Friday, September 25, 2009

Epic performance, unlikely location

Ordinarily I wouldn't drive to a sleepy southeastern Ohio town to see indie rock legends perform in a small theater. That kind of band plays Columbus, not Nelsonville. The 400-seat Stuart's Opera House doesn't usually book an act like Yo La Tengo, but this is the place that landed Arcade Fire for a special show during the run-up to last year's primary. Clearly they have a reputation of some sort.

So there I was, heading into the Hocking Hills region to attend last night's concert. I wanted to see Yo La Tengo, a group I'd never seen before, but I also was curious to get a better look at Stuart's. The place, which opened in 1879, is not a location one comes across every day.

The second story performance space isn't anything fancy, but it's been nicely restored and maintained. The room feels somewhat like my old elementary school auditorium if it had more money sunk into it. For an old place, there's plenty of leg room in the seating area, although I suspect that was not an original feature. (FYI, I took the above photo pretty early on. Most of the seats for the concert were sold.)

As for Yo La Tengo, wow. I could stand to be more familiar with their discography--their latest, Popular Songs, is terrific--but I lucked out because I knew most of what they played and was blown away by everything. There's the fuzzy pop of "Tom Courtenay" and "Sugarcube", delicate and sweet tunes like "My Little Corner of the World", and extended, atmospheric, feedback-drenched blasts so loud that they seemed to render my ear plugs useless. While they have a distinct sound, their music is varied enough that they can sound like completely different bands from song to song.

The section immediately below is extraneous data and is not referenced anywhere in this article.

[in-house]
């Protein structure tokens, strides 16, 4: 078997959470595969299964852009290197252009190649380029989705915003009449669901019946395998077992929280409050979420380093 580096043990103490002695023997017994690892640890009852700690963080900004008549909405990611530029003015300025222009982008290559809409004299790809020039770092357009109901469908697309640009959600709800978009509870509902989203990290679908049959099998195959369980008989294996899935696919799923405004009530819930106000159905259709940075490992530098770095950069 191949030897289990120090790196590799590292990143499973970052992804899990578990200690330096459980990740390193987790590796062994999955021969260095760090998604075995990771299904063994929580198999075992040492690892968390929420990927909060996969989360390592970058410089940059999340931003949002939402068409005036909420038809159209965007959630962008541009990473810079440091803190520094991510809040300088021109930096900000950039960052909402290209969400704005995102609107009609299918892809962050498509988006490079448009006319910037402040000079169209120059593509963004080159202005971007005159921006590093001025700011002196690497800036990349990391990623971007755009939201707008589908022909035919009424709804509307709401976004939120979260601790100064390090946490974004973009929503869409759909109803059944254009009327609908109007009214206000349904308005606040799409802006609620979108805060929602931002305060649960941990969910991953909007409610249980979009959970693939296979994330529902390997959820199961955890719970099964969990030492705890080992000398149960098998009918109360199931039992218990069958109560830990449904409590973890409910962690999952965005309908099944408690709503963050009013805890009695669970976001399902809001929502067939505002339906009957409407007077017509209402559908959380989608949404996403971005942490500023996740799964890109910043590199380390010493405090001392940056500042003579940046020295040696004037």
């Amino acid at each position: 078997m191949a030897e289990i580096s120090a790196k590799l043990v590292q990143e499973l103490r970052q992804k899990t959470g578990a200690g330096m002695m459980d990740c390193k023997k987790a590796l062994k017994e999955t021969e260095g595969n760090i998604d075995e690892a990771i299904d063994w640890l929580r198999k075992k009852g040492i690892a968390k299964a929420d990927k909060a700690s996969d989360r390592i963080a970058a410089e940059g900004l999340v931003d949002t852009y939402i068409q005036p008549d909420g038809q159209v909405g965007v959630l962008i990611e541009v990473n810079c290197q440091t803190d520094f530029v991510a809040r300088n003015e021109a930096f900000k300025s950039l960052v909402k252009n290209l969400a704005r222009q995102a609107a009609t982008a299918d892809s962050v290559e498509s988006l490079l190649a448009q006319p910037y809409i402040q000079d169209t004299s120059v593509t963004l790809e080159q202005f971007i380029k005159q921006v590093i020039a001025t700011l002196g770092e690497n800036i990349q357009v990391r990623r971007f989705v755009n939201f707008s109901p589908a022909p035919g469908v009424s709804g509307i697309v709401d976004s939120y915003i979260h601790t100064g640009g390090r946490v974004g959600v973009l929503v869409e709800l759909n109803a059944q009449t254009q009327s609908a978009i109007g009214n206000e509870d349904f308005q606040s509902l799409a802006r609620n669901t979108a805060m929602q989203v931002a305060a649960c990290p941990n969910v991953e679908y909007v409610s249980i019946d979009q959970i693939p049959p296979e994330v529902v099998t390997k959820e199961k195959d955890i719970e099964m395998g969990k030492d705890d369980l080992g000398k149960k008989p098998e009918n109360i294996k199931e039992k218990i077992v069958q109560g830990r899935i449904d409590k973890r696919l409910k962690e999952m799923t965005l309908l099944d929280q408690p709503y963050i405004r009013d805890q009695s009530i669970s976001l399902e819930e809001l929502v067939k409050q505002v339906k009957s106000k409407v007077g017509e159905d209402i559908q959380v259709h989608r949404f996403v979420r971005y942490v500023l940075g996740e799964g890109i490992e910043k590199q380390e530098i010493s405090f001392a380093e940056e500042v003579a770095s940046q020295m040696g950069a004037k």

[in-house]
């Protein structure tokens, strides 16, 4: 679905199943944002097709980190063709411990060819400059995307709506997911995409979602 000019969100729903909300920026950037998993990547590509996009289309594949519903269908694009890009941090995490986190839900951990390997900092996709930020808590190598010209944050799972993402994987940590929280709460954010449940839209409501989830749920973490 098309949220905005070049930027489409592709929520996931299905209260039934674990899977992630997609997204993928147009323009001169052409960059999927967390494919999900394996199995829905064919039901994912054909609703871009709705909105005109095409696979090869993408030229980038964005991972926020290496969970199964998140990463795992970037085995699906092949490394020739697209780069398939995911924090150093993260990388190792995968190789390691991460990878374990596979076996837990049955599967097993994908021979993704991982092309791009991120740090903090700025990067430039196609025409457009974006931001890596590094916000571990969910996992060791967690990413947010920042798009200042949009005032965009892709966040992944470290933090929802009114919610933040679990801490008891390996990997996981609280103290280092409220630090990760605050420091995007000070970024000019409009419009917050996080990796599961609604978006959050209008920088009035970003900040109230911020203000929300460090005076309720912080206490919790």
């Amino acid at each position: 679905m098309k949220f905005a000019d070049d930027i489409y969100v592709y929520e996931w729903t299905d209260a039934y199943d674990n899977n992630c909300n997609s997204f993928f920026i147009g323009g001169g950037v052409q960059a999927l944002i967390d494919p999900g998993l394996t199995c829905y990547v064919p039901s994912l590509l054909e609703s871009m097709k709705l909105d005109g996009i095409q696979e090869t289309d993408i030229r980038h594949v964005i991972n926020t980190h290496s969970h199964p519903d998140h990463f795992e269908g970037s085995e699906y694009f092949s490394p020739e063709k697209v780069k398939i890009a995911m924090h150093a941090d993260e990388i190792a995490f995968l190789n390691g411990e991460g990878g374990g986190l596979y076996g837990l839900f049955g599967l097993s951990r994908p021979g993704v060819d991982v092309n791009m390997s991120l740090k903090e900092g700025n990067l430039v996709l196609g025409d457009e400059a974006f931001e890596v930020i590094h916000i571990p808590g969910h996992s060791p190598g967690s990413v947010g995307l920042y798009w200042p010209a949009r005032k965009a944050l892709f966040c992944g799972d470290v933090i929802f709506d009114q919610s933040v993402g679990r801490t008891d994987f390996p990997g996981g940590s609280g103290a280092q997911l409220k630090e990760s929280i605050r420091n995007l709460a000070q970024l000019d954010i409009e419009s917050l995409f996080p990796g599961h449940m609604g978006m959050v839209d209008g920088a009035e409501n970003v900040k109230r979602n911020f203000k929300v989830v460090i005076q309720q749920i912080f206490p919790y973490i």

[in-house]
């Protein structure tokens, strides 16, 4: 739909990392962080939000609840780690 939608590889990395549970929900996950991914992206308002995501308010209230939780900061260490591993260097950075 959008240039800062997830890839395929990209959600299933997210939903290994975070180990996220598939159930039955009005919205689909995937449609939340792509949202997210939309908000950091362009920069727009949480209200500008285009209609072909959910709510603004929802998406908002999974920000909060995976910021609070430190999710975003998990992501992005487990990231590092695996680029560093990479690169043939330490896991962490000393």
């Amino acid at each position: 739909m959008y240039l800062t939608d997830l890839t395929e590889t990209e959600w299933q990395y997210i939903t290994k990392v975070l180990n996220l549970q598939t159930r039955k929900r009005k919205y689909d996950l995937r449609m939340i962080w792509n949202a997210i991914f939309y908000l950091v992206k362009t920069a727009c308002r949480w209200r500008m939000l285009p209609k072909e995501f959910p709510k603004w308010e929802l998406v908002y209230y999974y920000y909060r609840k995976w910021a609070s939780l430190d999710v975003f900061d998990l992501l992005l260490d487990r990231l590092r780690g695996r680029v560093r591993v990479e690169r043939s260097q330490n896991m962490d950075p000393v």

Typically they're compared to the Velvet Underground, which probably explains why they've had more critical success than widespread commercial appeal. It's a shame that a band that's been at it for 25 years is only playing to a few hundred all these years later, but apparently they're able to make it work.

When applied to artists who are still creating, the "legend" tag often implies that their best work is behind them or, at worst, that the new art is passable but not vital. Last night Yo La Tengo often dipped into I Can Hear the Heart Beating as One, a favorite of mine, but the new stuff and their outstanding talents as a live band prove to me that they deserve to be hailed for their artistic longevity and ongoing abilities as a band worth hearing on record and seeing in concert.

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